American Civil War: The Southern Strategy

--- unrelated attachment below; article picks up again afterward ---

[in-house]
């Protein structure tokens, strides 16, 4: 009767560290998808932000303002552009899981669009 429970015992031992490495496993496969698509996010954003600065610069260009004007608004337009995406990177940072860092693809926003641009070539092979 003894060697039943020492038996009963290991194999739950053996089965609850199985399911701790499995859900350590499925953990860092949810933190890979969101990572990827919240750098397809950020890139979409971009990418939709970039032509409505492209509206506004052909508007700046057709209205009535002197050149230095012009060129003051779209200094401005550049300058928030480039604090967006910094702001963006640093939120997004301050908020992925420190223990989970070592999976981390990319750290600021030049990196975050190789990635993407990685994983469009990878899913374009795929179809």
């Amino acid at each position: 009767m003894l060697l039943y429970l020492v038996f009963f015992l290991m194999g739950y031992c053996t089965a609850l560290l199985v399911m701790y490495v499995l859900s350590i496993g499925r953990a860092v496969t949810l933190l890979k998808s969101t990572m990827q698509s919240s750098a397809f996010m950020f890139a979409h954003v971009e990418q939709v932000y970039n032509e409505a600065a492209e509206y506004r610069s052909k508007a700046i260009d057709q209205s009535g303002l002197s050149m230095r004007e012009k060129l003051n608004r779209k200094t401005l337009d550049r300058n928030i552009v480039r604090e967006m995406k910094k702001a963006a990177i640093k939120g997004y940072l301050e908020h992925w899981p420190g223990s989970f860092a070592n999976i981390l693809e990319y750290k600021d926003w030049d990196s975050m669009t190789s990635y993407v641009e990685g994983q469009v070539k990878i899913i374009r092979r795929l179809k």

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Southern War Strategy (Order #A259567) It can be said that the South began the Civil War from a winning position. They had declared their independence, formed their own country and government, and they needed only to keep what they already had. But this was a monumental task as the government was required to protect every inch of land within the Confederacy. As a new country, the Confederacy needed to demonstrate the ability to defend its own territory from external threat. Without this ability, the Confederacy could never receive the international recognition and support it needed to survive. Aside from this reason, the South also needed to protect the institution of slavery from outside interference. If the Northern armies took control of a particular Southern area, the Confederates felt that they would free all the slaves, thus destroying the entire structure of society and its economic value. Because of this, Jefferson Davis was forced to devise a flawed war strategy which attempted to preserve the entire Confederacy at the cost of concentrating his forces. There were two main problems with the South's initial war strategy meant to protect the entire Confederacy; firstly it required the dispersal of forces to maintain a perimeter defense, and secondly it required the establishment of independent and self-sufficient military districts. The dispersal of its forces created a weak perimeter defense everywhere in the Confederacy, and not a single place from where the
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